Electronic Theses and Dissertations

Award Winner

Recipient of the 1992 Outstanding Master's Thesis Award - Second Place.

To go to the Graduate Student Award Recipients collection page, click here.

Availability

Open Access Thesis

Abstract

Technology, as a form of knowledge, can be an important explanatory variable in empirical sociological investigations. In this thesis the macrohistorical concept of technology within the discipline of sociology is traced and critiqued, with special attention given to analytical misconceptions and reifications, e.g., confusing technology with its processes, products, and social consequences. An analytical model is initially presented which attempts to facilitate a better understanding of the dialectical interrelationships between technological, social, and natural (scientific) phenomena. Recent attempts to measure the effects of technology on social relationships are critiqued, particularly in their inadequate conceptualization and operationalization, confusion of cause and effect, lack of generalizability, and failure to empirically address technology's explanatory power. It is hypothesized that by knowing whether a person reifies technology (i.e., views it as an external autonomous force instead of a humanly constructed and maintained body of knowledge) one can more accurately predict whether a person finds technology uncontrollable or problematic throughout various dimensions of his or her social and psychological experience. Finally, a proposal for research is presented which could be used to empirically test this hypothesis based on statistical analyses of data obtained from a national random-sample mail survey.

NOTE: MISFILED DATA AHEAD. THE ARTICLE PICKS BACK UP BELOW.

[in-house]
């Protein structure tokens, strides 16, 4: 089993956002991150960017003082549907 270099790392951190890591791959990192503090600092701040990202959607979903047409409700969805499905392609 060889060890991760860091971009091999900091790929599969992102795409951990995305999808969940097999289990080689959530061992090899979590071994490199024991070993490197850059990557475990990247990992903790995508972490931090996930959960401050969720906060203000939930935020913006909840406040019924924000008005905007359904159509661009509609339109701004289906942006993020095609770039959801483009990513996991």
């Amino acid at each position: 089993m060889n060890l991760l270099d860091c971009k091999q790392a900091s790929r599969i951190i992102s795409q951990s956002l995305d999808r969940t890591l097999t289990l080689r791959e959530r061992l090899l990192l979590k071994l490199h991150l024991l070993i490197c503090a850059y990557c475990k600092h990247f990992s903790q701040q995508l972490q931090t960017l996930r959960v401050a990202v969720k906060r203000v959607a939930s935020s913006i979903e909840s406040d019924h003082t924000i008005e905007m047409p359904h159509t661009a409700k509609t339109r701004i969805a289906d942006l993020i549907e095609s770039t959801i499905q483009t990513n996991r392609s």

Year of Submission

1991

Year of Award

1992 Award

Degree Name

Master of Arts

Department

Department of Sociology, Anthropology, and Criminology

First Advisor

Jerry Stockdale, Chair, Thesis Committee

Comments

If you are the rightful copyright holder of this thesis and wish to have it removed from the Open Access Collection, please submit an email request to scholarworks@uni.edu. Include your name and clearly identify the thesis by full title and author as shown on the work.

Date Original

5-1991

Object Description

1 PDF file (vii, 129 pages)

Language

EN

File Format

application/pdf

Share

COinS